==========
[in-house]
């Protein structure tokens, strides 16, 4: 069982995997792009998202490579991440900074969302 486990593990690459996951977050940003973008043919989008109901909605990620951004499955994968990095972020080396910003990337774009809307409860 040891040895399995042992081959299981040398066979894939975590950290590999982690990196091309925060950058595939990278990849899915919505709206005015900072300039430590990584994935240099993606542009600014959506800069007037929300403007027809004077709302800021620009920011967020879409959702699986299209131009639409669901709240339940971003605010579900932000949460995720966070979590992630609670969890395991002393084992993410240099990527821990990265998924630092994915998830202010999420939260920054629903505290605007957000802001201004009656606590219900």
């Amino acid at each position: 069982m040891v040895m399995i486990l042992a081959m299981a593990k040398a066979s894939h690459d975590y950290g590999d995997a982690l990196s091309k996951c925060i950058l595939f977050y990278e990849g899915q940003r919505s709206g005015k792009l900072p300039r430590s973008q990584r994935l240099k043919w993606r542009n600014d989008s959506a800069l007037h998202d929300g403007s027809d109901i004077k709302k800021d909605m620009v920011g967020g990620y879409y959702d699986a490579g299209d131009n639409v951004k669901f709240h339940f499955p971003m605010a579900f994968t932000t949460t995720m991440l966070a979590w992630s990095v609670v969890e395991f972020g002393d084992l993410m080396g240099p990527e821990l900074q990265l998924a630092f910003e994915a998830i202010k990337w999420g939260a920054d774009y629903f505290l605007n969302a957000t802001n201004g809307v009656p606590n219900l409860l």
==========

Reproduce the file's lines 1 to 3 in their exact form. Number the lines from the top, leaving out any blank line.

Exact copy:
[in-house]
């Protein structure tokens, strides 16, 4: 069982995997792009998202490579991440900074969302 486990593990690459996951977050940003973008043919989008109901909605990620951004499955994968990095972020080396910003990337774009809307409860 040891040895399995042992081959299981040398066979894939975590950290590999982690990196091309925060950058595939990278990849899915919505709206005015900072300039430590990584994935240099993606542009600014959506800069007037929300403007027809004077709302800021620009920011967020879409959702699986299209131009639409669901709240339940971003605010579900932000949460995720966070979590992630609670969890395991002393084992993410240099990527821990990265998924630092994915998830202010999420939260920054629903505290605007957000802001201004009656606590219900």
């Amino acid at each position: 069982m040891v040895m399995i486990l042992a081959m299981a593990k040398a066979s894939h690459d975590y950290g590999d995997a982690l990196s091309k996951c925060i950058l595939f977050y990278e990849g899915q940003r919505s709206g005015k792009l900072p300039r430590s973008q990584r994935l240099k043919w993606r542009n600014d989008s959506a800069l007037h998202d929300g403007s027809d109901i004077k709302k800021d909605m620009v920011g967020g990620y879409y959702d699986a490579g299209d131009n639409v951004k669901f709240h339940f499955p971003m605010a579900f994968t932000t949460t995720m991440l966070a979590w992630s990095v609670v969890e395991f972020g002393d084992l993410m080396g240099p990527e821990l900074q990265l998924a630092f910003e994915a998830i202010k990337w999420g939260a920054d774009y629903f505290l605007n969302a957000t802001n201004g809307v009656p606590n219900l409860l």